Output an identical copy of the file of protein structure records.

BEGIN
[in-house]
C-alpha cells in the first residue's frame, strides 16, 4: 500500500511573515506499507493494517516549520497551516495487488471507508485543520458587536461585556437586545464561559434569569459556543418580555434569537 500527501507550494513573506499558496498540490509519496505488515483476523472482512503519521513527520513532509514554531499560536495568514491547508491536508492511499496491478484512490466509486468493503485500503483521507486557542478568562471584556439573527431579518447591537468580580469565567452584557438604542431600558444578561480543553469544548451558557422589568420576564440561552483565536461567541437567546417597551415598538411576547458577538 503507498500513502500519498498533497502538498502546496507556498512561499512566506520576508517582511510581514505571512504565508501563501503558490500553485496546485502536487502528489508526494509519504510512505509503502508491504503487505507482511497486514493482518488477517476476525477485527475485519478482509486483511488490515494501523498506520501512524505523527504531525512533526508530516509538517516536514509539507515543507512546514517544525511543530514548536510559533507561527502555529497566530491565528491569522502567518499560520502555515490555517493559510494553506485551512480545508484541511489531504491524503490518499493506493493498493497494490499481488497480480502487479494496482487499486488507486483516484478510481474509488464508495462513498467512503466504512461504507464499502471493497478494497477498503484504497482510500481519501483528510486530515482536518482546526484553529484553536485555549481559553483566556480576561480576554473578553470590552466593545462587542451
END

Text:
[in-house]
C-alpha cells in the first residue's frame, strides 16, 4: 500500500511573515506499507493494517516549520497551516495487488471507508485543520458587536461585556437586545464561559434569569459556543418580555434569537 500527501507550494513573506499558496498540490509519496505488515483476523472482512503519521513527520513532509514554531499560536495568514491547508491536508492511499496491478484512490466509486468493503485500503483521507486557542478568562471584556439573527431579518447591537468580580469565567452584557438604542431600558444578561480543553469544548451558557422589568420576564440561552483565536461567541437567546417597551415598538411576547458577538 503507498500513502500519498498533497502538498502546496507556498512561499512566506520576508517582511510581514505571512504565508501563501503558490500553485496546485502536487502528489508526494509519504510512505509503502508491504503487505507482511497486514493482518488477517476476525477485527475485519478482509486483511488490515494501523498506520501512524505523527504531525512533526508530516509538517516536514509539507515543507512546514517544525511543530514548536510559533507561527502555529497566530491565528491569522502567518499560520502555515490555517493559510494553506485551512480545508484541511489531504491524503490518499493506493493498493497494490499481488497480480502487479494496482487499486488507486483516484478510481474509488464508495462513498467512503466504512461504507464499502471493497478494497477498503484504497482510500481519501483528510486530515482536518482546526484553529484553536485555549481559553483566556480576561480576554473578553470590552466593545462587542451